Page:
There is a good possibility that improved measurements will show an even higher contribution to black carbon levels from flaring in the Arctic, considering that flaring emissions are still poorly understood, said Klimont.

Russia is the major emitter
Much of the black carbon is coming from oil and gas operations in Russia, said Andreas Stohl, a researcher at the Norwegian Institute for Air Research and study co-author. For that reason, black carbon concentrations in the Russian north can be about 10 times higher than in other Arctic regions, he said.

The remaining 58 percent of black carbon in the Arctic is coming from a combination of transportation emissions, fires, biomass, and residential combustion via stoves and boilers, said Klimont.

He said the incorporation of flaring -- along with improved measurements of residential combustion -- brought the team's modeling much closer to ground measurements of black carbon at six monitoring stations in Alaska, Canada, Finland, Norway and Greenland. The team assessed how residential emissions changed throughout the year, rather than using an average.

"None of the [earlier] models could successfully simulate the black carbon seasonal cycle observed at measurement stations, and all models strongly underestimated concentrations in winter and early spring," he said.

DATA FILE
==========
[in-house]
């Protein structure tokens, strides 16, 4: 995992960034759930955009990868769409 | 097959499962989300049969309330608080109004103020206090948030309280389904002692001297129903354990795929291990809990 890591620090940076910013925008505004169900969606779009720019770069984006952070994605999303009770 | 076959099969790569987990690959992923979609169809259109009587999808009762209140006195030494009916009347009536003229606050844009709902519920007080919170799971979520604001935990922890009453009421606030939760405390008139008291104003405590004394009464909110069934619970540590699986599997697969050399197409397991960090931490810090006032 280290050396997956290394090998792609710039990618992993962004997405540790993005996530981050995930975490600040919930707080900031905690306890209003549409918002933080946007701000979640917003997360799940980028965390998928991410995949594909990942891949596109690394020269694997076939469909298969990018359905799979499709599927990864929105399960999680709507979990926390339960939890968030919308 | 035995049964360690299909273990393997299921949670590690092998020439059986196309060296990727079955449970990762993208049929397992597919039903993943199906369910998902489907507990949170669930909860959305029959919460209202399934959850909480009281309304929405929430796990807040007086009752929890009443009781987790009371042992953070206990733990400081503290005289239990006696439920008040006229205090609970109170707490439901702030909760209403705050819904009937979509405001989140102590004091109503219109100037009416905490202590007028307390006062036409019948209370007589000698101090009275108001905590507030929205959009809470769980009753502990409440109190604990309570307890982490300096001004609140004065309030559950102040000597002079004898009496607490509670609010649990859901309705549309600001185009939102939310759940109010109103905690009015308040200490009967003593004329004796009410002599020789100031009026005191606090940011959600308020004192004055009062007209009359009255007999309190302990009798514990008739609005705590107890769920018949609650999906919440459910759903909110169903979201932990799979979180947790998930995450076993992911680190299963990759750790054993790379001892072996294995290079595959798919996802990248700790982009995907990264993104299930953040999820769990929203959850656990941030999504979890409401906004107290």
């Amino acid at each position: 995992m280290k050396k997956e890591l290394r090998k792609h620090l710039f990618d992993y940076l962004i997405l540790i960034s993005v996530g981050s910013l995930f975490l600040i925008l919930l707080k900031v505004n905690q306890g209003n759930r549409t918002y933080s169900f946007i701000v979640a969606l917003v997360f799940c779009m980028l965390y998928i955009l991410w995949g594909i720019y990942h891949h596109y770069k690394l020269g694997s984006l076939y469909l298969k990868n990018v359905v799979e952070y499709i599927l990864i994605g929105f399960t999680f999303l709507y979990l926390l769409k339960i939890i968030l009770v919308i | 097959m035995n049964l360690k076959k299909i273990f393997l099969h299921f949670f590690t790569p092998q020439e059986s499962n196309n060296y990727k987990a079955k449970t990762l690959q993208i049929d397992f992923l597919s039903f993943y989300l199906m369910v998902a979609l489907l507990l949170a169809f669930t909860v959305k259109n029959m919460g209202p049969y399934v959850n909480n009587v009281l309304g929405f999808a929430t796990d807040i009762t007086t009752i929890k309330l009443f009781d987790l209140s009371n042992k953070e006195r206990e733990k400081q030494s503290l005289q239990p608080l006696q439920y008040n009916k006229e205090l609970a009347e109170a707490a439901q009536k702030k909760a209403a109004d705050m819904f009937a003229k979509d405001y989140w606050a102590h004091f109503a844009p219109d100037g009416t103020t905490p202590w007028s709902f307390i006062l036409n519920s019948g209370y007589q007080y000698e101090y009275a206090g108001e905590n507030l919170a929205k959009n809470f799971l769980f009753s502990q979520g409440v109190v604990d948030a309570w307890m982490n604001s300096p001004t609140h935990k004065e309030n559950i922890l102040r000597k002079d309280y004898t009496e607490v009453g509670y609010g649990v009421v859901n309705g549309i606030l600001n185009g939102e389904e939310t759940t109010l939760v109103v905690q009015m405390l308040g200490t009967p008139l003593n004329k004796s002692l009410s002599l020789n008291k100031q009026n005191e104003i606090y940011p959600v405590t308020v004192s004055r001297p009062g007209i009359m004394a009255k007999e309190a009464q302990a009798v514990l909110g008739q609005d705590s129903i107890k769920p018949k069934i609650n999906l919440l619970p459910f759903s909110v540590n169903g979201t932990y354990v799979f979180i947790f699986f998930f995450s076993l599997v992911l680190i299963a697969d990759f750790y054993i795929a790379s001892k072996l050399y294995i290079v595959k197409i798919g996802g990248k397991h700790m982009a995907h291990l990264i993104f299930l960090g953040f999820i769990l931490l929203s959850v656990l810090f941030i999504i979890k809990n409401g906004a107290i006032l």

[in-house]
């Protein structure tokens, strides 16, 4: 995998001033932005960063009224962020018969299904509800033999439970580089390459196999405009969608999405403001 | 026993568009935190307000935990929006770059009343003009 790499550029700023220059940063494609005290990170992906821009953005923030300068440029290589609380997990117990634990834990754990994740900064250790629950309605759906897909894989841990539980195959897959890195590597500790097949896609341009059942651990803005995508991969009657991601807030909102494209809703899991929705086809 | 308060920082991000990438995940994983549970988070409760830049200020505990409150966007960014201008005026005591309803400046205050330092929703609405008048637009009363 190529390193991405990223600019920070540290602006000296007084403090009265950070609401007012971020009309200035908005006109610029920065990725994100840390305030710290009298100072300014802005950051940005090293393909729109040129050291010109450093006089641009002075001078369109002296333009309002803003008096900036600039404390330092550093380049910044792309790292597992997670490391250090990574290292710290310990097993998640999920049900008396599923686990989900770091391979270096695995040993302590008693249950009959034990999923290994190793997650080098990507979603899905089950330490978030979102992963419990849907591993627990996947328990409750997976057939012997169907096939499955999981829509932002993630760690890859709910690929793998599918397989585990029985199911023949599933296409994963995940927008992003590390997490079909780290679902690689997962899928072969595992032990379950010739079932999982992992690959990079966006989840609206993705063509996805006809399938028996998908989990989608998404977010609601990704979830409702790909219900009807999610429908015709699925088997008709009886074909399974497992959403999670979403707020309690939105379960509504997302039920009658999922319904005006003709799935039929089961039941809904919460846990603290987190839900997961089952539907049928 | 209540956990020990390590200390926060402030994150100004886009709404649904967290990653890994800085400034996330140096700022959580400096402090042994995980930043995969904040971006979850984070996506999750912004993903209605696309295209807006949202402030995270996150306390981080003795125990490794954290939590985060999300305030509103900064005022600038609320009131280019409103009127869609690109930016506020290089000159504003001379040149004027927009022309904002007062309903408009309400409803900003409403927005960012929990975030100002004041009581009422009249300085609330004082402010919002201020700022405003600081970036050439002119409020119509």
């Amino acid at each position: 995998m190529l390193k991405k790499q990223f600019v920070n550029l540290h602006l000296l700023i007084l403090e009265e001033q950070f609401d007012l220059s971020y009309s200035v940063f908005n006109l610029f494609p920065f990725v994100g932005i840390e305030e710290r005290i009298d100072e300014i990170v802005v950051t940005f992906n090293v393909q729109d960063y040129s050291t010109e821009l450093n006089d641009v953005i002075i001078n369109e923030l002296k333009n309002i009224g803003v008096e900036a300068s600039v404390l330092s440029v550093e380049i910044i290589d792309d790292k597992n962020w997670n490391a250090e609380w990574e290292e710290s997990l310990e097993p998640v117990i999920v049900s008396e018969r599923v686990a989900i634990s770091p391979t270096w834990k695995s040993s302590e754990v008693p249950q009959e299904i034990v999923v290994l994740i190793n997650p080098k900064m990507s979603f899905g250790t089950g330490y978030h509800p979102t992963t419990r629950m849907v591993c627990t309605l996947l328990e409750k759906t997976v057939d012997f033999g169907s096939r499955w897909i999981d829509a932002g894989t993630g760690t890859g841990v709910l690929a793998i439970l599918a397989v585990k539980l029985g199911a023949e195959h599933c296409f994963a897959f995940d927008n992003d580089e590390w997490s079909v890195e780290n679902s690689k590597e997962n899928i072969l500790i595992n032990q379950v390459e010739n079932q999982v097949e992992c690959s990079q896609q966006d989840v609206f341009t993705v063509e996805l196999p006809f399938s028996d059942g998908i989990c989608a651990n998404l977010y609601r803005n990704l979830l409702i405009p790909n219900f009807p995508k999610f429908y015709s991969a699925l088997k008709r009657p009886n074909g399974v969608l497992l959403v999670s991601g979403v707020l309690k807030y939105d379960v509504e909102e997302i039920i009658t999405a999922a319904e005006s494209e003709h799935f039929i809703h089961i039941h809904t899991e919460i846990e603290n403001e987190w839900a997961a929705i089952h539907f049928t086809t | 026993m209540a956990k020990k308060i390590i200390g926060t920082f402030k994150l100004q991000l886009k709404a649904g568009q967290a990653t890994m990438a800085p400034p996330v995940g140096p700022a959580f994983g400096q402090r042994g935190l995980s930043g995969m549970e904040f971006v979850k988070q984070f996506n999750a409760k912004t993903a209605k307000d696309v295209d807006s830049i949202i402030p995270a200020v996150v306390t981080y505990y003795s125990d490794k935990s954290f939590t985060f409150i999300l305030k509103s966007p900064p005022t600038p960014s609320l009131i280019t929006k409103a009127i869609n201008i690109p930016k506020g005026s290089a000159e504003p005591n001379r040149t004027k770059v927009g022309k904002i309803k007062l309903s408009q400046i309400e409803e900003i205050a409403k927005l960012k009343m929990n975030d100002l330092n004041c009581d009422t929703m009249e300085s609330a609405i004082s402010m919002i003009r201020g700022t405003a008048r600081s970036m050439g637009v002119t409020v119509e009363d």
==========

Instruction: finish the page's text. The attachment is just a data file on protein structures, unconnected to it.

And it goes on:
Black carbon levels measured at ground stations in Canada, Alaska and Greenland have been going down, but it is still not clear what the broader trends are elsewhere in the Arctic, according to Quinn. Measurements at higher latitudes -- which typically are gathered via aircraft campaigns -- are "sporadic," she said.

Time for an Arcticwide rule?
Flaring of gas dropped globally by about 18 percent between 2005 and 2011, according to the Global Gas Flaring Reduction Partnership, part of the World Bank. However, production in places such as the Bakken oil play helped reverse that trend in 2011. The long-term trend could also shift with oil production in Brazil, Iraq and the United States, the partnership said in a recent newsletter.

Ellen Baum, a senior scientist at the Clean Air Task Force, said the study could "move the dial" and spur discussions about an Arcticwide standard on flaring. There may need to be a re-evaluation of the common assumption that flaring is the "climate friendly alternative" to venting of natural gas, because flaring destroys methane.

"There are climate risks we need to be more aware of," she said. Reinjection of gas is one of several options to curb flaring, she said.

Many Arctic nations such as Norway have good regulations, but there is still a long way to go across the region generally with new flaring limits and enforcement of existing rules, she said. The Arctic's remoteness makes operations difficult for many oil and gas companies, but that may change with the ongoing decline in ice, she said.

"At some point, there will be a jump in production," she said.

Reprinted from Climatewire with permission from Environment & Energy Publishing, LLC., 202-628-6500